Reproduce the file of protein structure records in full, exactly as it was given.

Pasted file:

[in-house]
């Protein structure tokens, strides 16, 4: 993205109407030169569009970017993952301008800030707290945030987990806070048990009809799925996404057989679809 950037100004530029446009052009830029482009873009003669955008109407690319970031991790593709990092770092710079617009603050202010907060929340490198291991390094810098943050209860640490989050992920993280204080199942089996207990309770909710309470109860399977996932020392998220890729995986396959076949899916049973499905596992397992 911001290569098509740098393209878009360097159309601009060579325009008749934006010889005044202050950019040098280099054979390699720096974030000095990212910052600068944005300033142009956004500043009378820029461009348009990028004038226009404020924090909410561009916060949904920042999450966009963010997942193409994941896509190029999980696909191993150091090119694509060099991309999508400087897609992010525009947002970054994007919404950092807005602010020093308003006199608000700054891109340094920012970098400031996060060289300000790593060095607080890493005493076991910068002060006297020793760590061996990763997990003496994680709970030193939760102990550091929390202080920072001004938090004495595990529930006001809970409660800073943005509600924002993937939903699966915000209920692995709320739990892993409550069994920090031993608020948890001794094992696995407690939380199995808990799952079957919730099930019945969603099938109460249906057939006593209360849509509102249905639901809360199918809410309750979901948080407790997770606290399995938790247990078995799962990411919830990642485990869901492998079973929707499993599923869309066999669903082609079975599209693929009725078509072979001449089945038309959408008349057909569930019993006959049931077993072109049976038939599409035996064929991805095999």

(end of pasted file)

[in-house]
């Protein structure tokens, strides 16, 4: 993205109407030169569009970017993952301008800030707290945030987990806070048990009809799925996404057989679809 950037100004530029446009052009830029482009873009003669955008109407690319970031991790593709990092770092710079617009603050202010907060929340490198291991390094810098943050209860640490989050992920993280204080199942089996207990309770909710309470109860399977996932020392998220890729995986396959076949899916049973499905596992397992 911001290569098509740098393209878009360097159309601009060579325009008749934006010889005044202050950019040098280099054979390699720096974030000095990212910052600068944005300033142009956004500043009378820029461009348009990028004038226009404020924090909410561009916060949904920042999450966009963010997942193409994941896509190029999980696909191993150091090119694509060099991309999508400087897609992010525009947002970054994007919404950092807005602010020093308003006199608000700054891109340094920012970098400031996060060289300000790593060095607080890493005493076991910068002060006297020793760590061996990763997990003496994680709970030193939760102990550091929390202080920072001004938090004495595990529930006001809970409660800073943005509600924002993937939903699966915000209920692995709320739990892993409550069994920090031993608020948890001794094992696995407690939380199995808990799952079957919730099930019945969603099938109460249906057939006593209360849509509102249905639901809360199918809410309750979901948080407790997770606290399995938790247990078995799962990411919830990642485990869901492998079973929707499993599923869309066999669903082609079975599209693929009725078509072979001449089945038309959408008349057909569930019993006959049931077993072109049976038939599409035996064929991805095999």